New Yorkers do not have the luxury of privacy. Frankly, it’s a choice, because if we wanted privacy, we would not have moved to the most populated city in the United States where everyone is crammed on top of one another. That’s why people live in the suburbs and Los Angeles (among other things like having a pool and needing to be more orange than a Dorito. But I still like you and your city a lot, Angelenos). Or the Midwest. Or anywhere else, really. You don’t move to New York for solitude, you move because it’s a hub of activity. You move to New York because you crave excitement and opportunities. The cost of that choice is a loss of privacy. Thin apartment walls, crowded subway trains, the sound of cab horns honking at all hours. If you’re lucky, you can find a quiet, deserted spot in Central Park, but I guarantee that someone will inevitably find your spot ten minutes later and camp down only a few feet from your little oasis (I would tell you my favorite quiet spot in CP, but I don’t want anyone bothering me, sorry.). Privacy is a rare, precious gift in this city.
And that is never truer than when you are overcome with emotions and need to just weep and cry and let everything out. I’ve never really been much of a crier, but admittedly, I have become much more of one in the last two years; I’m not sure if that’s because of living here or just that I am less self-conscious about sharing my emotions with others. It’s probably both. And while there is a hilarious, semi-helpful Tumblr that lists great places for a cry in New York, it isn’t uncommon to see people having breakdowns in the middle of the street, on the subway, etc. New Yorkers ignore anything that causes a scene, so you tend to be able to just cry if you need to and you’ll be given about as much attention as those annoying “showtime” kids on the subways aka zero.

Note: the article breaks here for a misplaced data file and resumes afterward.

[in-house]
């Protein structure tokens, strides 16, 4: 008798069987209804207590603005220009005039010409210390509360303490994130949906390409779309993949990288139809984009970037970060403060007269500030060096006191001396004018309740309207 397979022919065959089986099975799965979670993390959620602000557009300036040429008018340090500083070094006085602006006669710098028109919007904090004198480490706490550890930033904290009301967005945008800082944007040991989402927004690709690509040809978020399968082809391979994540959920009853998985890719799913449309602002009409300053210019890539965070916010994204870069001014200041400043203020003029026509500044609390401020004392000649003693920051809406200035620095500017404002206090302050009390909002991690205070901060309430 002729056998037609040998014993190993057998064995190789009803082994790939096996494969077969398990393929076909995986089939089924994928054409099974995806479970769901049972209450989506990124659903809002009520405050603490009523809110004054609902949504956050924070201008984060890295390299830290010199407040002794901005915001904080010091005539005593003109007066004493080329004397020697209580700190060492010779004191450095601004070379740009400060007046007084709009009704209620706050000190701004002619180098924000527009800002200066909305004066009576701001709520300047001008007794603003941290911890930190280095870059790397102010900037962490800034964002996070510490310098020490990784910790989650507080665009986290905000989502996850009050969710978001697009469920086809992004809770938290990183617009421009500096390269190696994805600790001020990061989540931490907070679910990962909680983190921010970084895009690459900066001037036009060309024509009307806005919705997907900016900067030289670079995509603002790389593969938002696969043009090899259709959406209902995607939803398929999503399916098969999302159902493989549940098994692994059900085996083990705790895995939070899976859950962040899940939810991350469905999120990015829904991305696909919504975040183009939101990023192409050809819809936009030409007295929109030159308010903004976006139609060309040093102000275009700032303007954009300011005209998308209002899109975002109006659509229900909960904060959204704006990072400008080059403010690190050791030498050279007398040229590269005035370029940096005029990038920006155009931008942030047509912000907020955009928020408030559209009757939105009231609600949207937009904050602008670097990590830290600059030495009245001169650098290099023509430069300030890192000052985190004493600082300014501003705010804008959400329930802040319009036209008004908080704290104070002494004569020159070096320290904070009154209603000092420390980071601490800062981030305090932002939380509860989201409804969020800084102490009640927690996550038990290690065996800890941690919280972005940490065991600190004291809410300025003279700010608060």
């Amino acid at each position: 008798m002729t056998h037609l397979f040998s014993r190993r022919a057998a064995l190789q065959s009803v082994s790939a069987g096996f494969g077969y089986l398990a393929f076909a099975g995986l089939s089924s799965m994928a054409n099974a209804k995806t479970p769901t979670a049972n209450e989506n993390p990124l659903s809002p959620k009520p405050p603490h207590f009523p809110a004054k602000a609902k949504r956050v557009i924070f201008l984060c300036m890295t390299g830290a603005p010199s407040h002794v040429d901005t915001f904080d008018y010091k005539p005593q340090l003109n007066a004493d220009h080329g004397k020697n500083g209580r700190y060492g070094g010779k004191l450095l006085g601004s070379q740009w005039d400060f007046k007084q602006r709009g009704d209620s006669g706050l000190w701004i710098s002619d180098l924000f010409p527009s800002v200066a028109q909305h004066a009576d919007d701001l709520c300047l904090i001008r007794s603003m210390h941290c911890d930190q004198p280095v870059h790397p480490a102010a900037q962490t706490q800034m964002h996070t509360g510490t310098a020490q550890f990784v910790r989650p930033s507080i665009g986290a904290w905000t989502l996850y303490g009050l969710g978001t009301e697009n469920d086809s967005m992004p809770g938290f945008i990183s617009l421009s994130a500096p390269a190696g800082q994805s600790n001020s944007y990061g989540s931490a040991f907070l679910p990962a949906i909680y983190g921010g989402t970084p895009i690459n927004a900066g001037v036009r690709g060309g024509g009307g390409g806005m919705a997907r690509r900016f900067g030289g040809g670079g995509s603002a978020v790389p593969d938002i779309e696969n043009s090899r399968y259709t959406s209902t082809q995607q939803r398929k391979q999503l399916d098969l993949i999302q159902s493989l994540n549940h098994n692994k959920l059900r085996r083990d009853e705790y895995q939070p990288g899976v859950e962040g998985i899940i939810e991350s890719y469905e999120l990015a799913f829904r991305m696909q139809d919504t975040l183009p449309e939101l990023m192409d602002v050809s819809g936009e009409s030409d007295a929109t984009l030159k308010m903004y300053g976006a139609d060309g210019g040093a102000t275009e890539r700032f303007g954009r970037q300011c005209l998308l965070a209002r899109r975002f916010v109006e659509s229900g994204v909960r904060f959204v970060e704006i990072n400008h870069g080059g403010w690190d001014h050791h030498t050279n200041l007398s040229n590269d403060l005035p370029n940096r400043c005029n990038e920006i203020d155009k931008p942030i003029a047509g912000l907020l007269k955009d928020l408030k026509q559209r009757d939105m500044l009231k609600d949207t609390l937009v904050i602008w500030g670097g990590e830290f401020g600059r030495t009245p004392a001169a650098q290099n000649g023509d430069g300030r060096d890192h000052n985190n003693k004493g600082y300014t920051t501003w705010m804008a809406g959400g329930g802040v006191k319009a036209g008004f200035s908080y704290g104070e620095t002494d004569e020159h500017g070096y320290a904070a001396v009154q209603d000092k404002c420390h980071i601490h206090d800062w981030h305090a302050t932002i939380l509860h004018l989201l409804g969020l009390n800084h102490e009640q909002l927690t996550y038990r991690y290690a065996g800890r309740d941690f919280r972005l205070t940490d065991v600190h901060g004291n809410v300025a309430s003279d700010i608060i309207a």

I say that, and yet, every single time I’ve found myself losing it in a public space, I have had not one but multiple people ask me if I’m okay or if there’s anything they can do. For as supposedly indifferent New Yorkers are, many actually have good hearts and even better intentions (oh sure, there are still plenty of creeps out there). I’m sure this has something to do with the fact that most New Yorkers move from elsewhere. We tend to view each other here as bodies that just exist in our own little world, but we fail to realize these are real people who feel things too, whose hearts break and dreams get crushed just like everyone else. And so I don’t know why I’m so surprised when one of those bodies, those strangers suddenly becomes my Clarence, my guardian angel, when I’m feeling low.